The beasts are captured and dealt with – being symbolically cast alive into the lake of fire, filled with burning sulphur.  In reality, this means that Christ will return to liberate his church from Satan’s persecution and deception forever.  Every satanic influence will be removed from the face of the earth as part of the Final Judgment and of the cleansing of the earth – making way for the arrival of a new heaven and a new earth.  More details of that will be found in the final section of Revelation to follow (chapters 20-22).

NEHEMIAH 9, 10 and 11

Two weeks later, the Israelites (notice that the name of the united people has now been reintroduced) met together again for a day of fasting, penitence, and confession.  Again, the reading of the Law paid a big part in it, and they did that for about three hours.  Then they spent a further three hours in confession and worship of the Lord.  What follows in chapter 9:5-37 is regarded as one of the most beautiful written prayers outside the Psalms of David.  It is both a prayer and a history lesson, as Israel reminds itself of the Lord’s greatness, his creative power, his love and compassion for them, his covenant, and his faithfulness to them.

Then the prayer moves into confession, looking back to the sinfulness and rebellion of their ancestors – totally lacking in gratitude towards their loving provider-God.  They are described as ‘stiff-necked’ – a refusal to bow or submit to the Lord – and as a consequence became a ‘pain in the neck’ to him!  Yet God showed them compassion, overlooked their complete lack of gratitude, and continued to provide for their every need.  (Any parent who has brought up teenage children will identify with the emotions in God’s heart!) 

Disobedience, however, continued and was still present in the current generation.  They recognised that they too were just as much to blame as their ancestors, and that because of their sinfulness, their prosperity was evaporating, their wealth being given to foreign kings.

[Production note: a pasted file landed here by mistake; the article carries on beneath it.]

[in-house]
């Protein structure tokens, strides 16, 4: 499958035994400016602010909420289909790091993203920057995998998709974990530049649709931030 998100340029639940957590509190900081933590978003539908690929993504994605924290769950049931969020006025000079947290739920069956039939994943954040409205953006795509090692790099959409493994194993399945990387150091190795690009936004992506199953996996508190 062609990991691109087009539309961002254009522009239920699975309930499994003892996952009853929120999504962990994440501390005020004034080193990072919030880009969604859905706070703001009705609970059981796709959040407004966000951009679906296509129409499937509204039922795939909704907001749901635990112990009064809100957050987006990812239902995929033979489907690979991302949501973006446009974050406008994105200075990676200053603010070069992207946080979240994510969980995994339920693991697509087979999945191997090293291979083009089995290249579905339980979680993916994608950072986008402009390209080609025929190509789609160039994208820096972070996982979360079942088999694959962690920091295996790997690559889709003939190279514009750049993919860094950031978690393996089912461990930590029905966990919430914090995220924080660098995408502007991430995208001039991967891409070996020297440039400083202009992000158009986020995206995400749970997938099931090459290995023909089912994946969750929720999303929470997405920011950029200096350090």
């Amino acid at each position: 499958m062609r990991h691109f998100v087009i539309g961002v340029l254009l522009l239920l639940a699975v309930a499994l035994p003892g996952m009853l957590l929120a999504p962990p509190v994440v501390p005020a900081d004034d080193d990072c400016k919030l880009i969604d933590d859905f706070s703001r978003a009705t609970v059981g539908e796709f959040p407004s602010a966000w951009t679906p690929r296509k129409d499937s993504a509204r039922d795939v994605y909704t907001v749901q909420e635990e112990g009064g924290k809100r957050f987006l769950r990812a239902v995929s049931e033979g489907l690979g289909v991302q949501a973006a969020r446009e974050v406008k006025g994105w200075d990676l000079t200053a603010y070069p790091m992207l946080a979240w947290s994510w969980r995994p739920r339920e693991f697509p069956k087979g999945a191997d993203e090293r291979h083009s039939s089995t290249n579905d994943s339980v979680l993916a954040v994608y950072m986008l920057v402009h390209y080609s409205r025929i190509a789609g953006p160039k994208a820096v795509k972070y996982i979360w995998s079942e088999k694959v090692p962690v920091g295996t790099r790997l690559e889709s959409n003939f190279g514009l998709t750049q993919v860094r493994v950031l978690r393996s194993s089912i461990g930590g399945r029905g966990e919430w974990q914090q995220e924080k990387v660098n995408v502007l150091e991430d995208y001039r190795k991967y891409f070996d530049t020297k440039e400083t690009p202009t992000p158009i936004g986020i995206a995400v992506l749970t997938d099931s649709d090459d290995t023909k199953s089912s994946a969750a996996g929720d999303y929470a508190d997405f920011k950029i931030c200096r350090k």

As we ‘come clean’ with the Lord and confess our own sins to him – our deceits, our selfishness, our little ‘revenges’, our gossip, unkindness, and lack of mercy – we are suddenly being real with the King of Kings for the first time in ages.  And God can then do something to help us.  All the time that we blame our shortcomings on others or on circumstances beyond our control, we deny the Lord the intimacy that he requires to ‘fix’ us.  It is simply no good excusing our ungodly behaviour on our poor self-image or our insecurities or fears – before a righteous God these are invalid excuses.  As we confess our sins, he is faithful and just to forgive us our sins, to cleanse us of our sinfulness, and to heal us fully so that we are delivered from the power of that sin.  (See 1 John 1:9; James 5:16).  Once we have dealt in this way with the Lord, then we need to deal with those people who have suffered as a result of our sins, asking their forgiveness too.

Israel then moved from confession to covenant: they promised to carefully obey all God’s commands.  Especially, to keep the nation pure by avoiding inter-marriage with the surrounding nations.  And to keep the Sabbath holy.  And to cancel all debts between them every seventh year.  Giving a generous proportion of their income, first to the household of God, was essential; the Tithe represented a benchmark for normal giving and generosity was often defined as exceeding this.  The purpose of the tithes was to provide sustenance for the priests and Levites who served full-time at the House of God, having denied themselves a normal family income by their commitment to their ministry.  Likewise, today, we should remember those who rely upon our giving, and give generously so that the lives of our paid ministers are a joy not a struggle.

“We will not neglect the house of our God” (Nehemiah 10:39).  These days we are not supporting a building, but a household, the household of faith.  We support God’s household partly by material giving, but also by giving of ourselves, of our time, of our giftings and by doing good to all – especially to Christians (Galatians 6:10).